Planning matters

Prepare! Information Urgency!

Most of us probably yawn at a discussion of record-keeping systems. Many of us think of filing as a process of storing away data. But, when in effect it is a “retrieval” system that only becomes important at a moment of urgency. For example, a new job application, a threatening illness, inheritance documentation, a lawsuit, etc.

Record-keeping becomes more tenuous in this modern era, where we tend to think that everything is available to us electronically – somewhere, somehow. Old systems have been abandoned – the filing cabinet, personal address book, bank box – leaving us at the mercy of modern technology. And when the need for information is urgent, where do we go?

There is a case to be made that as technology becomes obsolete, records may disappear. Just take as an example the rapid change in image and sound retrieval. How many of us lost access to some memory – a favorite movie, the videos of our wedding, photos of our child’s birth, our 30-year-old interview with our grandfather before he passed – just because technology changed, or Kodak closed down its photo album website? And retrieval costs are prohibitive.

It would do us well to create some type of redundant system that at least captures some of the critical information of our lives – data needed to protect our health and livelihood. A few examples:

  • Medical Records – Medical resources are computerized but usually incompatible. For each family member, keep lists of doctors and hospitals including major medical procedures or surgery; lists of medicines; ongoing medical problems.
  • Key Family Dates – Births and deaths of at least two generations before us and all generations that follow (dates, places, names, marriages, divorce, children born or adopted and so on). When possible keep copies of legal documentation.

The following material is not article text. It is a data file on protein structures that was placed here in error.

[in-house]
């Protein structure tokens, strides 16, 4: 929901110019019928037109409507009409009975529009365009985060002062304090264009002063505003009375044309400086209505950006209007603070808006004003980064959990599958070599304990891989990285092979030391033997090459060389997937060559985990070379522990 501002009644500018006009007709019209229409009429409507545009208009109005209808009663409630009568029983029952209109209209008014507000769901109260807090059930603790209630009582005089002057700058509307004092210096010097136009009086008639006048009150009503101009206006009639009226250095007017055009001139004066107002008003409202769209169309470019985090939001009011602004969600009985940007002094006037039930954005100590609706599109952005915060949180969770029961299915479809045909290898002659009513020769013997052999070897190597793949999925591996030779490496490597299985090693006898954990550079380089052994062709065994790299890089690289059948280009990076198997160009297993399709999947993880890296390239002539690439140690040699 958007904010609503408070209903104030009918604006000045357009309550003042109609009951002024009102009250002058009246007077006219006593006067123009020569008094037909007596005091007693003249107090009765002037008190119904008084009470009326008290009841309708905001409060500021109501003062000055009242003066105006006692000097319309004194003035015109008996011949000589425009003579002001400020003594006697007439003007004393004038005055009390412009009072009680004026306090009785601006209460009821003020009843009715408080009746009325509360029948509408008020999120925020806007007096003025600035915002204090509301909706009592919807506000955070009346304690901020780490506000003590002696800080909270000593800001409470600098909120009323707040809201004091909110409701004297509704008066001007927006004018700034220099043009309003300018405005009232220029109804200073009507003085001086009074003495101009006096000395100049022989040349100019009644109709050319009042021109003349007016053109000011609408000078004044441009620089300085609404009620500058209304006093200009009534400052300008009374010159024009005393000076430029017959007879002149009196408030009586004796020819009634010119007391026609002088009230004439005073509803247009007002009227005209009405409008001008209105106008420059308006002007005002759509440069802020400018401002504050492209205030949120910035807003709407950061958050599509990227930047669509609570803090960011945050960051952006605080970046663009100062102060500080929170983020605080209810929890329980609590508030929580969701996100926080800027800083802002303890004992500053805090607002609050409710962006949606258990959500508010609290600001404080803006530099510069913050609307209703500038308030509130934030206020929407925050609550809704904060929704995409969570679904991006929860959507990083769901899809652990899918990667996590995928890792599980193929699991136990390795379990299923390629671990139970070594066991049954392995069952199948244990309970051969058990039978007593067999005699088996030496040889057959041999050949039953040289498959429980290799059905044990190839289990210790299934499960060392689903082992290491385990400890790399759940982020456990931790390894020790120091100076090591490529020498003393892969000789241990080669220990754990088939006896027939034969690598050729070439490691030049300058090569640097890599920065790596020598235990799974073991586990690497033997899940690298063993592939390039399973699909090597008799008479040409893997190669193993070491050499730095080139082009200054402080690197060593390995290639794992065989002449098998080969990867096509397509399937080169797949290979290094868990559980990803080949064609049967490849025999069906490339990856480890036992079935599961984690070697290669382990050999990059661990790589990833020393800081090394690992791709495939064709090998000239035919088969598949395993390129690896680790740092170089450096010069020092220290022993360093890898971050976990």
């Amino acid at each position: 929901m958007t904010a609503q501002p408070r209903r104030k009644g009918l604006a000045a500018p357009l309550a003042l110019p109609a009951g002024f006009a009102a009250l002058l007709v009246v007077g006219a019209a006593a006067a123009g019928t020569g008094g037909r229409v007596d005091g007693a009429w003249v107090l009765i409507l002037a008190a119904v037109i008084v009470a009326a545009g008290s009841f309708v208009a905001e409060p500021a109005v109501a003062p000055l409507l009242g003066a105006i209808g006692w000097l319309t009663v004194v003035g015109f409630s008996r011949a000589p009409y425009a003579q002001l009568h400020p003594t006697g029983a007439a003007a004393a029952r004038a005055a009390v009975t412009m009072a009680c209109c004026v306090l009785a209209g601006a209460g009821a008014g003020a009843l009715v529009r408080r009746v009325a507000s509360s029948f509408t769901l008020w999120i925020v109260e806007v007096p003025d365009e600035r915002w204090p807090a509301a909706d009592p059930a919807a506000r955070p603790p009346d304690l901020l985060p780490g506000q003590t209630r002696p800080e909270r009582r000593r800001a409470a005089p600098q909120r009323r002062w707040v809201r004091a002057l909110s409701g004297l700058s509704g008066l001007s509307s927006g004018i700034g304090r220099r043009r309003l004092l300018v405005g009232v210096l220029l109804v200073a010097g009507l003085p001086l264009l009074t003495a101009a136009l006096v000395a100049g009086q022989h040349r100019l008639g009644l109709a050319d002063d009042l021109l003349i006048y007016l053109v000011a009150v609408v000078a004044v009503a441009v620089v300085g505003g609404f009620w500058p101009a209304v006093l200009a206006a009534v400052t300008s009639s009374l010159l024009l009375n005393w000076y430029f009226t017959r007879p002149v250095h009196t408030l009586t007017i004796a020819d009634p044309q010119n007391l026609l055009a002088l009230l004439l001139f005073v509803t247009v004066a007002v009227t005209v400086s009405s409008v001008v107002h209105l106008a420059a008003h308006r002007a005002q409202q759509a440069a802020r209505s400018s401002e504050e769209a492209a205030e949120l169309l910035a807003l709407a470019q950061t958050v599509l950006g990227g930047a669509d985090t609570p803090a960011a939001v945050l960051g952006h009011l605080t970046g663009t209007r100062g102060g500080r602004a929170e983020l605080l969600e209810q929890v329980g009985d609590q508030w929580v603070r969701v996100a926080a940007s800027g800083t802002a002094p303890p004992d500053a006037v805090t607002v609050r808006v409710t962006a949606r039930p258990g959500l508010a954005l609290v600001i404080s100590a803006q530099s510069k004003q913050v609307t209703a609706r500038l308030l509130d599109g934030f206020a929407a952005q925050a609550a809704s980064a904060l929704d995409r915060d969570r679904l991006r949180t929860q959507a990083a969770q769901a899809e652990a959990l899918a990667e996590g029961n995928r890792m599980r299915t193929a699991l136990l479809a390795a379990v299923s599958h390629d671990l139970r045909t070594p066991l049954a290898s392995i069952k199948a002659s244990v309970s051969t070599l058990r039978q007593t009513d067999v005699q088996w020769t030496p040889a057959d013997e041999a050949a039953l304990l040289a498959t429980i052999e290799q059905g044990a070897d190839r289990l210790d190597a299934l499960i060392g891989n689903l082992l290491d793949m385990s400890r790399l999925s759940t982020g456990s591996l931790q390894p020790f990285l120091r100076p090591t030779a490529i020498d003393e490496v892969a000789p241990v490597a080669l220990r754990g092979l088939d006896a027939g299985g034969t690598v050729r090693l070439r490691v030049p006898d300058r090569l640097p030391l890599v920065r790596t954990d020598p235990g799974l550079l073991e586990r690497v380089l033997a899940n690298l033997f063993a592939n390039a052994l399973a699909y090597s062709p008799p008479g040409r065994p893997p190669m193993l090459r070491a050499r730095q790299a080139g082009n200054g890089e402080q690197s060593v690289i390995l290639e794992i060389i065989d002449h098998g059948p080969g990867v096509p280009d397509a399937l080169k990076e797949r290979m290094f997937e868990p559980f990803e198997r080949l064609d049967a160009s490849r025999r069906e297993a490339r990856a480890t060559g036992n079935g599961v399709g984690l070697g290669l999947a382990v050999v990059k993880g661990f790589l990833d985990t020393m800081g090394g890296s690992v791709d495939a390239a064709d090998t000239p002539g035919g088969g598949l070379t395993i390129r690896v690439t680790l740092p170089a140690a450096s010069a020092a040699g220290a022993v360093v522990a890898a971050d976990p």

• Homes & Employment – Keep a listing of past addresses (rented, purchased, sold); name/marital status at the time; work history (dates of employment, job, major responsibilities, supervisor, contact, pay history).
  • Education – Keep dates of attendance, graduation, major/minor focus areas for high school, college, post-grad education. Where possible, keep copies of diplomas and transcripts, as well as other professional development credentials (certificates, designations).
  • Financial & Legal – Wills, marriage certificates, divorce decrees and other legal documents are key to keep accessible. Of course, records of investment holdings (past and present); major assets and debt; contracts, mortgages, deeds, insurance policies and financial plans.

Whether one is facing an IRS audit, defending a provision in our mother’s will, applying for grant money for a research project, or returning to college, our records are invaluable.  Best not to wait until the moment of urgency arrives to be prepared.